"I labored as religious teacher and educator in Indiana, Illinois, Kansas, and to some extent in Kentucky, Tennessee, and Missouri, during which, at times, I met with a great deal of opposition. I was imprisoned in Missouri in 1854, for preaching the gospel to Negroes, though I was never subjected to violence."
 
In the early 1850's, Revels married Phoeba A. Bass with whom he had six daughters. Although Revels was a successful minister, he desired to continue his education. He attended Knox College in Galesburg, Illinois for two years. After leaving Knox in 1857, Revels became a minister in the Methodist Episcopal Church in Baltimore, Maryland. At the same time, he became principal of an African American high school.
 
At the beginning of the Civil War, Revels helped organize Union regiments and recruit soldiers of the first colored regiment organized in the state of Maryland. He also established a school for freedmen in St. Louis, Missouri in 1863. He later worked with the U.S. Provost Marshall to handle the affairs of ex-slaves.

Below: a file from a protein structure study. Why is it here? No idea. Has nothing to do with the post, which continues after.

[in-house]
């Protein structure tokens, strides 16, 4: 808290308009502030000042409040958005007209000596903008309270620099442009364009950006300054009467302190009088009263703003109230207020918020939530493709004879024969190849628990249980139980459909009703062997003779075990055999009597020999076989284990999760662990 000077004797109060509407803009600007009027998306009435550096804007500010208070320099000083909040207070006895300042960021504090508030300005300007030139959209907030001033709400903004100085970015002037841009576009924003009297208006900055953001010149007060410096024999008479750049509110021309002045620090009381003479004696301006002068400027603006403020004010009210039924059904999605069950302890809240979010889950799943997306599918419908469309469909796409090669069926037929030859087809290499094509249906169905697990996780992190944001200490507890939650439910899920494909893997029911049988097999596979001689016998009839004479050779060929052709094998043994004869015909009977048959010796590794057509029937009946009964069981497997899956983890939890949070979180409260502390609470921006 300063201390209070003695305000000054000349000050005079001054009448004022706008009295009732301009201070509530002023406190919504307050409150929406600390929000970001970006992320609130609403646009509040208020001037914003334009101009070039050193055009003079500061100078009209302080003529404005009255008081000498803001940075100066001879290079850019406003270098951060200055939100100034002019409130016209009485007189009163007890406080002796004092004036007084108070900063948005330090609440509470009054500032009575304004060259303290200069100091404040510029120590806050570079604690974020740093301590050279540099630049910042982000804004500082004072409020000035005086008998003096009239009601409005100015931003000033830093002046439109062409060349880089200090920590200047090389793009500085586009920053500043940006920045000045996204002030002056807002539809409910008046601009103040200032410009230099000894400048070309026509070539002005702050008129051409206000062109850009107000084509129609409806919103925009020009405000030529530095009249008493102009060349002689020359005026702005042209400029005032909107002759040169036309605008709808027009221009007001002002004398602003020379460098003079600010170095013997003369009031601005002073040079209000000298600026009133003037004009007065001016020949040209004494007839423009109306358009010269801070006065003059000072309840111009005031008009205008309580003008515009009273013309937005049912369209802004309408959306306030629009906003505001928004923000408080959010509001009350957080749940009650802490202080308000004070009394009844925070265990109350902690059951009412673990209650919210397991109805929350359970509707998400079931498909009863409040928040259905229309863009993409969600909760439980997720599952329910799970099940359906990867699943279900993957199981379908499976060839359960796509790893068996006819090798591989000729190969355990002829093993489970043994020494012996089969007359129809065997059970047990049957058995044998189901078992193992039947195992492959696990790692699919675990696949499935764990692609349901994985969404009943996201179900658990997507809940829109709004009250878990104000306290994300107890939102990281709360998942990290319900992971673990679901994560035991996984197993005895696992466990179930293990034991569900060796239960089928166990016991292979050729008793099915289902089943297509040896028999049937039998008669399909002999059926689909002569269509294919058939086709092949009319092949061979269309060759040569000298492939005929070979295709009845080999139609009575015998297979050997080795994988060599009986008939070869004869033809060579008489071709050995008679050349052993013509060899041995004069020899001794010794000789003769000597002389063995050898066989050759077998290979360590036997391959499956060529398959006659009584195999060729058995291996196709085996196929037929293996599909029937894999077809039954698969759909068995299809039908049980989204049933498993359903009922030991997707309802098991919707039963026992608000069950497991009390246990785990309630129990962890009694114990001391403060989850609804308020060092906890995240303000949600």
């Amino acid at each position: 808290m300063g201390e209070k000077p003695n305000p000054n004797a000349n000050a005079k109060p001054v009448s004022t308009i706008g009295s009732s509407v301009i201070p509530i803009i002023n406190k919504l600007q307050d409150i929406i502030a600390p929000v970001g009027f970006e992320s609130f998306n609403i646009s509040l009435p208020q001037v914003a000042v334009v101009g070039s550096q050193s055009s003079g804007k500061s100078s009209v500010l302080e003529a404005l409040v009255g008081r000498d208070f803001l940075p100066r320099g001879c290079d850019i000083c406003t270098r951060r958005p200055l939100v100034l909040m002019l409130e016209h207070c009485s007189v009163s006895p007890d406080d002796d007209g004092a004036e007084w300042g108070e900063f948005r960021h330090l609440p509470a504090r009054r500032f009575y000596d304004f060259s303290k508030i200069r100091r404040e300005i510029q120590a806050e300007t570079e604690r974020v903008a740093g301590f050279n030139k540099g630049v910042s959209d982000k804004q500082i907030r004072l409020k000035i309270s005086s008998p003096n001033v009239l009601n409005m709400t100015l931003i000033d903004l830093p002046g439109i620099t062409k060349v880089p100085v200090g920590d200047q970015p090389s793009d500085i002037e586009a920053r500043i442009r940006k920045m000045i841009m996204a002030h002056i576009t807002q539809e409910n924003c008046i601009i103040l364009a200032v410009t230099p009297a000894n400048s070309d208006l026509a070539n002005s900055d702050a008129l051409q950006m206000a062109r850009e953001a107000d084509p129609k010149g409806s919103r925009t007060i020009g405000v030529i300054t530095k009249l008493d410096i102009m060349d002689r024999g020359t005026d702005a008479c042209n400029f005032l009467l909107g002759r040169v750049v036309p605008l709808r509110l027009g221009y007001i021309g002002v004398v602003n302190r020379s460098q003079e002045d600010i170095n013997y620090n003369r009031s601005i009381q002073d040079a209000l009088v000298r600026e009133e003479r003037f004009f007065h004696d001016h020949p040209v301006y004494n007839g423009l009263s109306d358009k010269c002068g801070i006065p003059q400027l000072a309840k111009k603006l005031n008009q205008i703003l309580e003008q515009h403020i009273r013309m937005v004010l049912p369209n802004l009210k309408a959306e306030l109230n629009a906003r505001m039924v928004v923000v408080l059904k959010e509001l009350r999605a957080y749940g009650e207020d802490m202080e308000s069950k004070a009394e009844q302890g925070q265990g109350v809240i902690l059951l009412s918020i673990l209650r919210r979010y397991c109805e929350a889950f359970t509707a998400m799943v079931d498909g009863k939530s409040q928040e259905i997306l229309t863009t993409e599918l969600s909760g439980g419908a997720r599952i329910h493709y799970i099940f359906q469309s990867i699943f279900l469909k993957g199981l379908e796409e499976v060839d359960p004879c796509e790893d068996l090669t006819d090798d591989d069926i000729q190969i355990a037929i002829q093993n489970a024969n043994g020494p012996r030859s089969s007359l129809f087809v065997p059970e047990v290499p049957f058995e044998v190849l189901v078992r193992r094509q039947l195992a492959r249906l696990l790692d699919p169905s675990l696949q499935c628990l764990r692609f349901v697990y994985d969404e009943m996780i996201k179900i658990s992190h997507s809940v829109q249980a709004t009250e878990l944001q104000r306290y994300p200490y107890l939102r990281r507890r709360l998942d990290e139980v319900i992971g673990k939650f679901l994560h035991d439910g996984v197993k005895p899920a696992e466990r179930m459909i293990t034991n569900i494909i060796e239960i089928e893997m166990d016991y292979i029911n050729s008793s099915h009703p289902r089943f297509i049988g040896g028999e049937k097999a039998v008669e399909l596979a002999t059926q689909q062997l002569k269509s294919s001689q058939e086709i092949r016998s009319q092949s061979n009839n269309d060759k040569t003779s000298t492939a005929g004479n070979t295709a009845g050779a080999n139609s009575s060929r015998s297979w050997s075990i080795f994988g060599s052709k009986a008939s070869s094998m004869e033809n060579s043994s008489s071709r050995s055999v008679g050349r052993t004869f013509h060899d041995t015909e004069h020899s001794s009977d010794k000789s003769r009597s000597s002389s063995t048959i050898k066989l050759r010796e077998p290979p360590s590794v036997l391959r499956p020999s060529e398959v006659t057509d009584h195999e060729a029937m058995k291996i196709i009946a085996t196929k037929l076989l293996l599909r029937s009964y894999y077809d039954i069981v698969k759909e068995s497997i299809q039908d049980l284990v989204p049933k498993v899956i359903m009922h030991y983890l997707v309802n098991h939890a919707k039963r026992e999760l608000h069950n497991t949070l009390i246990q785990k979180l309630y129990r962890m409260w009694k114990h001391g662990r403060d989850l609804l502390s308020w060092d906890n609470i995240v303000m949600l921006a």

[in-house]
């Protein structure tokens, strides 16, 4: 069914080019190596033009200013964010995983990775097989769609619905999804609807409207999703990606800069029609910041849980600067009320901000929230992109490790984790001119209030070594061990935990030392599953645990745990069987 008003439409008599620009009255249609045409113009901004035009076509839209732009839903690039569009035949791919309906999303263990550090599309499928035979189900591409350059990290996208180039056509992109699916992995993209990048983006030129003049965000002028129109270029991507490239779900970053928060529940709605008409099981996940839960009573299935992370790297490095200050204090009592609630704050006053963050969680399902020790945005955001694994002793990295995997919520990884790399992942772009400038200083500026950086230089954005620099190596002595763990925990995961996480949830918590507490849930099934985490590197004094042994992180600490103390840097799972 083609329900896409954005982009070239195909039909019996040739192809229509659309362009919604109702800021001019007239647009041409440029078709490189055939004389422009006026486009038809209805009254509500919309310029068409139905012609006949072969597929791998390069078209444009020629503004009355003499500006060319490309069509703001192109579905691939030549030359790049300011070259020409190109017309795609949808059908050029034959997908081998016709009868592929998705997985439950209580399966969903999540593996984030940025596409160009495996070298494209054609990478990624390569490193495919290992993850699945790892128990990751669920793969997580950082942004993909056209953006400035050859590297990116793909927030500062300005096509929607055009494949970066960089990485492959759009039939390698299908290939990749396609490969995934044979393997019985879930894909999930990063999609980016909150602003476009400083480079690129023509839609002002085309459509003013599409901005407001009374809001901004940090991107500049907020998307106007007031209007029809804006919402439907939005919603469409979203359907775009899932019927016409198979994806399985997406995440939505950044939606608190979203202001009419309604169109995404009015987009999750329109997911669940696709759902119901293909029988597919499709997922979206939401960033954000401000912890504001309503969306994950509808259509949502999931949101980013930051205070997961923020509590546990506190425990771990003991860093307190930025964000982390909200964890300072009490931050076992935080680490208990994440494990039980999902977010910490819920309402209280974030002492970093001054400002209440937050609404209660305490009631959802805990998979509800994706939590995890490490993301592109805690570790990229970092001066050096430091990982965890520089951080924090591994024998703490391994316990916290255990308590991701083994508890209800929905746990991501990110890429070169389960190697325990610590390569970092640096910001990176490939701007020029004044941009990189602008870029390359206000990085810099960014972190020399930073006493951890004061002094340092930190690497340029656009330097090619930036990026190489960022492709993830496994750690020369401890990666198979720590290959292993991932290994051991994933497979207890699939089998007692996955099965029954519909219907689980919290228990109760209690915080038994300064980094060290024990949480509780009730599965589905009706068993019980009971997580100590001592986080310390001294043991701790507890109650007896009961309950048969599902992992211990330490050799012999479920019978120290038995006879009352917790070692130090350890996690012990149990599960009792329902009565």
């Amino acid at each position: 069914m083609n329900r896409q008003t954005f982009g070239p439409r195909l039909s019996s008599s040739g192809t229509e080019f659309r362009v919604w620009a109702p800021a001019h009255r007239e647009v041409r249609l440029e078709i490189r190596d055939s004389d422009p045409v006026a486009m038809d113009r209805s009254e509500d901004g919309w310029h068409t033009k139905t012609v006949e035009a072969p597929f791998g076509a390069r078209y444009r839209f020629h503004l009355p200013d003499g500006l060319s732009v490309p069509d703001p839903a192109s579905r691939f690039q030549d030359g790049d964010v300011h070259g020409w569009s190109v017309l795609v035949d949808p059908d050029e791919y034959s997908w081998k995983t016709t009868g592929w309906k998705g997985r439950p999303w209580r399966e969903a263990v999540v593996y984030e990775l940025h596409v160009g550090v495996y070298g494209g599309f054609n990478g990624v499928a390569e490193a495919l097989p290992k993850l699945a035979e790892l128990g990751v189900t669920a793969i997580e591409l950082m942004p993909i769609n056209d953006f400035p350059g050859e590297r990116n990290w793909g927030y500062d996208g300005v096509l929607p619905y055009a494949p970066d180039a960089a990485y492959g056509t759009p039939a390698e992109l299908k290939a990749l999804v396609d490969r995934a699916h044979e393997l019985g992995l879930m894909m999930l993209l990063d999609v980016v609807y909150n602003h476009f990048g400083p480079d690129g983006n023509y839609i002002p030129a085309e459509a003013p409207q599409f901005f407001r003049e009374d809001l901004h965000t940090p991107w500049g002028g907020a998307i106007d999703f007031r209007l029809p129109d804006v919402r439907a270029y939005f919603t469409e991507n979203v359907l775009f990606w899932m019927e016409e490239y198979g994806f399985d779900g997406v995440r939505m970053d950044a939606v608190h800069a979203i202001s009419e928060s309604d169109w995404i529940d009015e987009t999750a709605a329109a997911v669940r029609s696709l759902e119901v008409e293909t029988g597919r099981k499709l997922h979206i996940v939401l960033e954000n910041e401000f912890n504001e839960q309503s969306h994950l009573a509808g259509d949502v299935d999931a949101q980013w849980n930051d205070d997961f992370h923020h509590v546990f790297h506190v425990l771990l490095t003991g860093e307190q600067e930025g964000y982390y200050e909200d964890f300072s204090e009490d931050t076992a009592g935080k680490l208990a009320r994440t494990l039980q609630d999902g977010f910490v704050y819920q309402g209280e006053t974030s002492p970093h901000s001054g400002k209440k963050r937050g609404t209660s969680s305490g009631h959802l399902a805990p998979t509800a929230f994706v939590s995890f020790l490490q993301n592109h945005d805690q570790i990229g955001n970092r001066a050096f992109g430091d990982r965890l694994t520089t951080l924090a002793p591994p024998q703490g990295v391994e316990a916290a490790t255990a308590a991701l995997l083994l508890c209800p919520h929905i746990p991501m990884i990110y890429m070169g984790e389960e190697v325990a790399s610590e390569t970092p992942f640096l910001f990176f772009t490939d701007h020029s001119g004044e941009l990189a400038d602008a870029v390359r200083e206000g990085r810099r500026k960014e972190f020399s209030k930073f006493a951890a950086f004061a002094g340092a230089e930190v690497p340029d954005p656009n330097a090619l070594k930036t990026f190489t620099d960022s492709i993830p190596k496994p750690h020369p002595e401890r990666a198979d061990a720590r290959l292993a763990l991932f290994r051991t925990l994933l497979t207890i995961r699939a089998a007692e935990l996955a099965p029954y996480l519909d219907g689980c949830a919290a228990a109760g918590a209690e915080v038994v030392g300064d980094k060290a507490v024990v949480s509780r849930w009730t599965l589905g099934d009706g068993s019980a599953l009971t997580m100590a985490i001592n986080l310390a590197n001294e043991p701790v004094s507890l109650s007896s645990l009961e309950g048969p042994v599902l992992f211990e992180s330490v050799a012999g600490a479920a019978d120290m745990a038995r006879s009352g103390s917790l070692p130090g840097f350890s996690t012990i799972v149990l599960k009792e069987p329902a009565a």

In 1865, Revels left the AME church and joined the Methodist Episcopal (EM) Church. This denomination offered more opportunities for Revels to work in the South. Revels became the presiding elder of the ME church, serving the Mississippi Conference.
 
After the Civil War, former Confederate states faced the task of gaining readmission to the Union. The Reconstruction Act of 1867 required the Southern states to write new constitutions permitting African Americans to vote and hold public office. It required the states to ratify the Fourteenth amendment, and on July 28, 1868, African Americans were officially recognized as citizens of the United States.